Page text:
The county had strongly supported two unsuccessful bills that would have remedied the so-called “deep-pockets” practice of legal action. One of the measures would have changed the legal doctrine of joint and several liability, while another by Sen. Marian Bergeson--inspired by a $6-million judgment in a diving accident in Newport Beach, her home city--would have re-established governmental immunity to the doctrine.
Meanwhile, the county’s newest legislator, Assemblyman Gil Ferguson (R-Newport Beach), made a name for himself this year.
Chants of ‘Rambo’
When the retired Marine colonel spoke on the next-to-last day of the session against a bill to create a Japanese-American cultural center in Los Angeles, some assembly colleagues started chuckling and chanting, “Rambo, Rambo"--in reference to the movie about a Vietnam veteran who returns to help free POWs.
The nickname was given to Ferguson by Assemblyman Tom Hayden (D-Santa Monica) after Ferguson called him a “traitor” and later vowed to try to have the former war protester expelled from the Assembly.
Even with more than three months to go before the Legislature convenes again, the Orange County Board of Supervisors has already ensured that next year’s will be an interesting session.
The supervisors have suggested measures dealing with two controversial local issues and made them top legislative priorities.
Court of Appeal Issue
The county is asking for legislation that would keep the state Court of Appeal from being housed in the old Santa Ana Courthouse. That is almost certain to be resisted by Assemblyman Richard Robinson (D-Garden Grove), who feels county officials are backing away from a deal they made several years ago.
Three years ago, Robinson pushed through legislation creating the appellate court after getting county supervisors to agree that the historic building would be available to the new justices.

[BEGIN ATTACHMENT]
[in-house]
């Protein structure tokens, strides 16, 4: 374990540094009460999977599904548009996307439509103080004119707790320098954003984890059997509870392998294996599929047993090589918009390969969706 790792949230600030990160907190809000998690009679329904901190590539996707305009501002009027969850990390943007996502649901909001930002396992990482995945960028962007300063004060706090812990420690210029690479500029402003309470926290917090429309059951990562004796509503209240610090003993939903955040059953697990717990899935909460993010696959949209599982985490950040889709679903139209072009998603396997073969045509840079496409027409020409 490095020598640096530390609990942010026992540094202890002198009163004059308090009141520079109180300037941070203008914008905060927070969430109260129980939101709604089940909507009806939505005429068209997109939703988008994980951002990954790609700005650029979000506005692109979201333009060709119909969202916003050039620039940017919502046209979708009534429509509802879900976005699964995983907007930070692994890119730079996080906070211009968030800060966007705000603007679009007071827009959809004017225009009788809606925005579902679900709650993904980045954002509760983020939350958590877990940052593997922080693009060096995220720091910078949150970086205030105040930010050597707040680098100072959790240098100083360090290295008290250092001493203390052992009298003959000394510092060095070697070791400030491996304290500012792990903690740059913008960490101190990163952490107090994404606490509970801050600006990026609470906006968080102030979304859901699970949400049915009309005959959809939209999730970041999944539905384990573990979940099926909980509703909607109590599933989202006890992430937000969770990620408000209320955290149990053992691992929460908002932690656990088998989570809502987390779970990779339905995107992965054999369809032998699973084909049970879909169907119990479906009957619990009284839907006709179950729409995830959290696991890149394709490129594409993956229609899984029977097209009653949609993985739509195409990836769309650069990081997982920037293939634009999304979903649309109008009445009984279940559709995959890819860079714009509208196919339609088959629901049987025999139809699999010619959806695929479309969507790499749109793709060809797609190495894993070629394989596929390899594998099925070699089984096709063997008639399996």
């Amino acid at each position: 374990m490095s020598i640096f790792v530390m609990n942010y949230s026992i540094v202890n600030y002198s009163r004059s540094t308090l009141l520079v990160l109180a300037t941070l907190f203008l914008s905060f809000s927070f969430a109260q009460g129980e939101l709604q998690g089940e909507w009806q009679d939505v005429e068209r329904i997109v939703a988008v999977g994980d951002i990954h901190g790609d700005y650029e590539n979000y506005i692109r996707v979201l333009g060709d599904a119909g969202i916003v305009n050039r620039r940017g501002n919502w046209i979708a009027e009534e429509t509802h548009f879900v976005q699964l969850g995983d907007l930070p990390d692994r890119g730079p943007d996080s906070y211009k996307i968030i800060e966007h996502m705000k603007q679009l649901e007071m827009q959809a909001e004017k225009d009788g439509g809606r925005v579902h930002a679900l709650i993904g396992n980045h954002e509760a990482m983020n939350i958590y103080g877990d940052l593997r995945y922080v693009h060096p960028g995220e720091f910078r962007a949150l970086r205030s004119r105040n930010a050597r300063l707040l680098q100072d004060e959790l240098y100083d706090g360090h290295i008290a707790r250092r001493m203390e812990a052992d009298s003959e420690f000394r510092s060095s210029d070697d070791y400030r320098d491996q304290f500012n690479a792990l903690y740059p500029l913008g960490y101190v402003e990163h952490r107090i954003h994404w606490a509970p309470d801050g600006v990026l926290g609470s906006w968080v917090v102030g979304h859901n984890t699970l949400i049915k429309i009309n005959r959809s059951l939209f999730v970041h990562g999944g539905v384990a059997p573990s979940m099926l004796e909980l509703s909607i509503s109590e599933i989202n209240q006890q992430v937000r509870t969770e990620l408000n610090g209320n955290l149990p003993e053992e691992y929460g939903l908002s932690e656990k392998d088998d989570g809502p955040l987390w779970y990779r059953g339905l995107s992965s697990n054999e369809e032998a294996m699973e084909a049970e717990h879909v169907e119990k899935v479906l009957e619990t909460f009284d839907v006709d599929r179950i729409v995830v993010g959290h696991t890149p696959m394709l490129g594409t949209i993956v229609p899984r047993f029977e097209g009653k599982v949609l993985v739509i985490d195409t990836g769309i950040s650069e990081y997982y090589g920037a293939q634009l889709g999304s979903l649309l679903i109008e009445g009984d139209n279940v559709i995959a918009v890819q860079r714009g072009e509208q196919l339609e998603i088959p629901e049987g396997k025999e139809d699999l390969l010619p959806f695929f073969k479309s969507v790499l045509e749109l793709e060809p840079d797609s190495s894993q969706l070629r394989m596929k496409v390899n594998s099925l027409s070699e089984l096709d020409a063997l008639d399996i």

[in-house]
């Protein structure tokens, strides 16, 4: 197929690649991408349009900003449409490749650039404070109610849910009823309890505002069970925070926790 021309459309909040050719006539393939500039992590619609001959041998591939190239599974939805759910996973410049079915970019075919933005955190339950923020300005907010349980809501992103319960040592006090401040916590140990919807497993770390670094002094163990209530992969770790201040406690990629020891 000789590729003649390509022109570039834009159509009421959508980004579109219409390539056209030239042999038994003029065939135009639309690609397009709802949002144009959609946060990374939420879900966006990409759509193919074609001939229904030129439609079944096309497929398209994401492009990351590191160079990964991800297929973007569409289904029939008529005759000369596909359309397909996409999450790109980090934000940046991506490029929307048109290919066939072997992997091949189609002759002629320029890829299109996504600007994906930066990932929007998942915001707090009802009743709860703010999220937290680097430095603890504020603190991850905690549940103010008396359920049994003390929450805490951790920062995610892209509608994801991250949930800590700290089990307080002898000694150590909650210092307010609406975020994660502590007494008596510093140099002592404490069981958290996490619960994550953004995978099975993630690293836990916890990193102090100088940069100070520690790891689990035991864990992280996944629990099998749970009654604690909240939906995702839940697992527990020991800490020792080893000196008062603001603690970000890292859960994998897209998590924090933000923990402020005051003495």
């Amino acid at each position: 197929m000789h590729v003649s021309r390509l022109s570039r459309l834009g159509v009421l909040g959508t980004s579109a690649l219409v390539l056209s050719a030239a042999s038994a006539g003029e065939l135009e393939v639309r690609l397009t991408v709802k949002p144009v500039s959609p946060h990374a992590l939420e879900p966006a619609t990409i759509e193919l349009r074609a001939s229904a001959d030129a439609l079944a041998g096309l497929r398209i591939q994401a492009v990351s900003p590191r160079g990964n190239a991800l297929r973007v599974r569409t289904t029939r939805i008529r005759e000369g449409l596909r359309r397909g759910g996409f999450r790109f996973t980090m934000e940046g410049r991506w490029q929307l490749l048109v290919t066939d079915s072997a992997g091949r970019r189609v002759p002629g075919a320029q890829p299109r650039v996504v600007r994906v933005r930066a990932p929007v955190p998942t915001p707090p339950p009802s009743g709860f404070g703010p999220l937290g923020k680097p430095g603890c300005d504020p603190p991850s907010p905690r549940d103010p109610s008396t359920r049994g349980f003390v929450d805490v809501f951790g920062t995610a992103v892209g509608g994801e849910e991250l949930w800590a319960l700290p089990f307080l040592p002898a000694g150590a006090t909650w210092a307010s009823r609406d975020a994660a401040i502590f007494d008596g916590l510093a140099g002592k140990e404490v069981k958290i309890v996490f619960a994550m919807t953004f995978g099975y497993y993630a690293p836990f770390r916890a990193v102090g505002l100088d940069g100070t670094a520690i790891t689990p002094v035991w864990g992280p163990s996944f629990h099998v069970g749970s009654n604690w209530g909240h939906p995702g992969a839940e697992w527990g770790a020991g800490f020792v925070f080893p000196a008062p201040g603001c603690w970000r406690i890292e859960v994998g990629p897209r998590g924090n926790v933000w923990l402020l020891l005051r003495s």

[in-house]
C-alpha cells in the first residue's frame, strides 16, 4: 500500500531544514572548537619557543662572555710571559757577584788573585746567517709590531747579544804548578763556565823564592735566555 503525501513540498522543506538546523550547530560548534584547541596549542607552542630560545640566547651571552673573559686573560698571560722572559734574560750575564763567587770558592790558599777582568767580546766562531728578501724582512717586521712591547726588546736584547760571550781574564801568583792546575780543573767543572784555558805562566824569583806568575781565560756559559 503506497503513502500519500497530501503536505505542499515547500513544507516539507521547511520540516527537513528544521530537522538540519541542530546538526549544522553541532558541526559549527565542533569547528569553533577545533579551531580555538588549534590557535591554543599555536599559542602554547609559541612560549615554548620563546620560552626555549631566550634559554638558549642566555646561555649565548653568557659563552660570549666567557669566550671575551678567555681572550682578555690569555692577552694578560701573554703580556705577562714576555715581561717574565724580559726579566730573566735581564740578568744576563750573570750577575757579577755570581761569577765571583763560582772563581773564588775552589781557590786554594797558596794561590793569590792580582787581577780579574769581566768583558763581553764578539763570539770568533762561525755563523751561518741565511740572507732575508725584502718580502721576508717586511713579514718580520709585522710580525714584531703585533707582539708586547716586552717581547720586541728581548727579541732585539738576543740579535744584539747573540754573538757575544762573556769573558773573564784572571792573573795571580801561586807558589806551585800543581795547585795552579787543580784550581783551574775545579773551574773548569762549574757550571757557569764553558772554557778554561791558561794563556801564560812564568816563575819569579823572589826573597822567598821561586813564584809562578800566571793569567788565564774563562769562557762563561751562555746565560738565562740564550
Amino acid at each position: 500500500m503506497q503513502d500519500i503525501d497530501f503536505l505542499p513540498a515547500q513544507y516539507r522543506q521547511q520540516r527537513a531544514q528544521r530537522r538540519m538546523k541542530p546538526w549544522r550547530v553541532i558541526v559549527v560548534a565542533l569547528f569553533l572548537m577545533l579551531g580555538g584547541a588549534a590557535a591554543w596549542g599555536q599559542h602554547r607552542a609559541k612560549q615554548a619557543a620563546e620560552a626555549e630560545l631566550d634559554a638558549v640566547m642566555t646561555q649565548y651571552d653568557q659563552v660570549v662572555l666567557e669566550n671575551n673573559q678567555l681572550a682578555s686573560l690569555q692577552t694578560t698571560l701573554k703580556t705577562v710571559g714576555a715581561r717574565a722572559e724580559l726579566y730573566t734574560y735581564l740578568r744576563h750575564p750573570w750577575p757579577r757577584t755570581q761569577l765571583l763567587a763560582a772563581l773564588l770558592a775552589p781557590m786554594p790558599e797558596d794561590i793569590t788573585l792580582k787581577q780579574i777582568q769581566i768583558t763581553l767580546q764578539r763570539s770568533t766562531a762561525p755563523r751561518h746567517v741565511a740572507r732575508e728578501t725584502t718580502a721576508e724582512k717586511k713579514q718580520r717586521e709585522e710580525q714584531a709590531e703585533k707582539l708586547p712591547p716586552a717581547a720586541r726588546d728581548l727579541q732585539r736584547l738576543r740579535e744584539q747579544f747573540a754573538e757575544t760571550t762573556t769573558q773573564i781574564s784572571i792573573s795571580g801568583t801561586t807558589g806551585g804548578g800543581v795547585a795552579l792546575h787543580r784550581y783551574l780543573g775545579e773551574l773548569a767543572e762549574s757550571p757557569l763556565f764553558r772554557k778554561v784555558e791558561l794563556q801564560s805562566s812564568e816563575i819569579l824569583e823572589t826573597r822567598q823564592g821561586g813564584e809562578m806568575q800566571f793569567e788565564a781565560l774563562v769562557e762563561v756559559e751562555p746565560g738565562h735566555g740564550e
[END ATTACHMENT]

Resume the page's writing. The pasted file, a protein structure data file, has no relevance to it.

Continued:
In anticipation of county plans to find a permanent home for the appellate court somewhere else, Robinson tacked a provision onto a court expansion bill this year that says lower court judges can not use the 85-year-old structure.
Supervisors will also revive a longstanding Orange County controversy by sponsoring a compromise measure designed to eliminate the perceived potential conflict of interest when someone dies while in jail or in custody.
This year, a bill by Ferguson that would have split the offices of sheriff and coroner was defeated.
The mere suggestion that there is an inherent conflict in the dual role has often angered Orange County Sheriff-Coroner Brad Gates.
Orange County Legislation at a Glance Transportation: A county-backed bill won Orange County the right to use about $9 million--the interest from a mass-transit fund--on road repairs rather than mass transportation. Judges: In separate bills, three new Orange County Superior Court judges and one new Municipal Court judge were authorized. Environment: A bill to allow disposal of shredded metal from old cars was virtually rewritten to provide stronger protection for ground water supplies. Inspectors: Newly passed legislation now requires the state to reimburse Orange County for providing its own inspectors of X-ray machines. Traffic School: Legislation now permits Orange County to exceed the existing state limit of 40 persons per traffic school class.